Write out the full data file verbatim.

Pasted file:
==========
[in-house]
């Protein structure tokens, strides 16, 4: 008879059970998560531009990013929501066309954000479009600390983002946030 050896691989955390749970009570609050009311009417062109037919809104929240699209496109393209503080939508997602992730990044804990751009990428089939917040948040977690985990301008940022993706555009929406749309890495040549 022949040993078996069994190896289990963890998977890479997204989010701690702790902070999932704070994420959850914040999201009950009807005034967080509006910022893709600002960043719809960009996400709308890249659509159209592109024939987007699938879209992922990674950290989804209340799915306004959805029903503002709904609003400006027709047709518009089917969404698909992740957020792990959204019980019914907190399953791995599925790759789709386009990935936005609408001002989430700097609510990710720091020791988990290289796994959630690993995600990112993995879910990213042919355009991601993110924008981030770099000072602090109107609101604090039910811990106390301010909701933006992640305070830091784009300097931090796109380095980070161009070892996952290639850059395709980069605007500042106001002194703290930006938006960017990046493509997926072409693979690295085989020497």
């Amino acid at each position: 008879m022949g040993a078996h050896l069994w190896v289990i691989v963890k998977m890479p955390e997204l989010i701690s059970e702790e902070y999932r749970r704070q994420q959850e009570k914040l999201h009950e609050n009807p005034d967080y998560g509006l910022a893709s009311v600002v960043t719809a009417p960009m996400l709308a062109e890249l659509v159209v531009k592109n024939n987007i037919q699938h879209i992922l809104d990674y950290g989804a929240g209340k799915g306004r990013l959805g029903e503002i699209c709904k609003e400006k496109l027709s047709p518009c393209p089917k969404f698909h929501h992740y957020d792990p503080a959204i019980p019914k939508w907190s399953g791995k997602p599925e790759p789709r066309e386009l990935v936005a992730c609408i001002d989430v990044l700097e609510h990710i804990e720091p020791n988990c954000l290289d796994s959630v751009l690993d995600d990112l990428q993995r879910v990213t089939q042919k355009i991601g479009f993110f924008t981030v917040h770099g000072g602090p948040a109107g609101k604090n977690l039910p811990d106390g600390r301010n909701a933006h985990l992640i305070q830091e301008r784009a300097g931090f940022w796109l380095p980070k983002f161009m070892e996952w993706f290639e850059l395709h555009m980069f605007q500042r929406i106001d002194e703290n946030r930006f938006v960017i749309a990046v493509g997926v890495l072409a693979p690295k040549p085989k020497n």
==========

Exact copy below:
[in-house]
């Protein structure tokens, strides 16, 4: 008879059970998560531009990013929501066309954000479009600390983002946030 050896691989955390749970009570609050009311009417062109037919809104929240699209496109393209503080939508997602992730990044804990751009990428089939917040948040977690985990301008940022993706555009929406749309890495040549 022949040993078996069994190896289990963890998977890479997204989010701690702790902070999932704070994420959850914040999201009950009807005034967080509006910022893709600002960043719809960009996400709308890249659509159209592109024939987007699938879209992922990674950290989804209340799915306004959805029903503002709904609003400006027709047709518009089917969404698909992740957020792990959204019980019914907190399953791995599925790759789709386009990935936005609408001002989430700097609510990710720091020791988990290289796994959630690993995600990112993995879910990213042919355009991601993110924008981030770099000072602090109107609101604090039910811990106390301010909701933006992640305070830091784009300097931090796109380095980070161009070892996952290639850059395709980069605007500042106001002194703290930006938006960017990046493509997926072409693979690295085989020497």
């Amino acid at each position: 008879m022949g040993a078996h050896l069994w190896v289990i691989v963890k998977m890479p955390e997204l989010i701690s059970e702790e902070y999932r749970r704070q994420q959850e009570k914040l999201h009950e609050n009807p005034d967080y998560g509006l910022a893709s009311v600002v960043t719809a009417p960009m996400l709308a062109e890249l659509v159209v531009k592109n024939n987007i037919q699938h879209i992922l809104d990674y950290g989804a929240g209340k799915g306004r990013l959805g029903e503002i699209c709904k609003e400006k496109l027709s047709p518009c393209p089917k969404f698909h929501h992740y957020d792990p503080a959204i019980p019914k939508w907190s399953g791995k997602p599925e790759p789709r066309e386009l990935v936005a992730c609408i001002d989430v990044l700097e609510h990710i804990e720091p020791n988990c954000l290289d796994s959630v751009l690993d995600d990112l990428q993995r879910v990213t089939q042919k355009i991601g479009f993110f924008t981030v917040h770099g000072g602090p948040a109107g609101k604090n977690l039910p811990d106390g600390r301010n909701a933006h985990l992640i305070q830091e301008r784009a300097g931090f940022w796109l380095p980070k983002f161009m070892e996952w993706f290639e850059l395709h555009m980069f605007q500042r929406i106001d002194e703290n946030r930006f938006v960017i749309a990046v493509g997926v890495l072409a693979p690295k040549p085989k020497n």